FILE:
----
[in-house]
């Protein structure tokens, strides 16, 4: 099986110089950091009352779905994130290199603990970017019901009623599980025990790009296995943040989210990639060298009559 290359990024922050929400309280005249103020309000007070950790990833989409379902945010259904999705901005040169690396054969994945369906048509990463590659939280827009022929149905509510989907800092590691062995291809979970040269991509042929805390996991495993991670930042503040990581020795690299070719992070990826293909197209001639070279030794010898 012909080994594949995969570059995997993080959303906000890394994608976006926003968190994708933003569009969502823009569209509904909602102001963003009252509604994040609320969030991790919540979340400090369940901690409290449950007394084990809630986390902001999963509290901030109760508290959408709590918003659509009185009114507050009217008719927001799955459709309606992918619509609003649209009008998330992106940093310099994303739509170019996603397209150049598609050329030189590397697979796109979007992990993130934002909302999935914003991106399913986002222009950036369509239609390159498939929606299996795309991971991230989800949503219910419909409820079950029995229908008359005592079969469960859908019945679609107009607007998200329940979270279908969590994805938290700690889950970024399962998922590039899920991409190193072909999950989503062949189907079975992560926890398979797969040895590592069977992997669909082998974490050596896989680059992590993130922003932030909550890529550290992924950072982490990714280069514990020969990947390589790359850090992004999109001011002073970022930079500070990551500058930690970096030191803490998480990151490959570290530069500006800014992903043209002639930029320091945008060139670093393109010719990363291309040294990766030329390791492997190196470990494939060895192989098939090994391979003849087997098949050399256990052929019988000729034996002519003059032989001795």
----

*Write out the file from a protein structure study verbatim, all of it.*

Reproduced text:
[in-house]
């Protein structure tokens, strides 16, 4: 099986110089950091009352779905994130290199603990970017019901009623599980025990790009296995943040989210990639060298009559 290359990024922050929400309280005249103020309000007070950790990833989409379902945010259904999705901005040169690396054969994945369906048509990463590659939280827009022929149905509510989907800092590691062995291809979970040269991509042929805390996991495993991670930042503040990581020795690299070719992070990826293909197209001639070279030794010898 012909080994594949995969570059995997993080959303906000890394994608976006926003968190994708933003569009969502823009569209509904909602102001963003009252509604994040609320969030991790919540979340400090369940901690409290449950007394084990809630986390902001999963509290901030109760508290959408709590918003659509009185009114507050009217008719927001799955459709309606992918619509609003649209009008998330992106940093310099994303739509170019996603397209150049598609050329030189590397697979796109979007992990993130934002909302999935914003991106399913986002222009950036369509239609390159498939929606299996795309991971991230989800949503219910419909409820079950029995229908008359005592079969469960859908019945679609107009607007998200329940979270279908969590994805938290700690889950970024399962998922590039899920991409190193072909999950989503062949189907079975992560926890398979797969040895590592069977992997669909082998974490050596896989680059992590993130922003932030909550890529550290992924950072982490990714280069514990020969990947390589790359850090992004999109001011002073970022930079500070990551500058930690970096030191803490998480990151490959570290530069500006800014992903043209002639930029320091945008060139670093393109010719990363291309040294990766030329390791492997190196470990494939060895192989098939090994391979003849087997098949050399256990052929019988000729034996002519003059032989001795």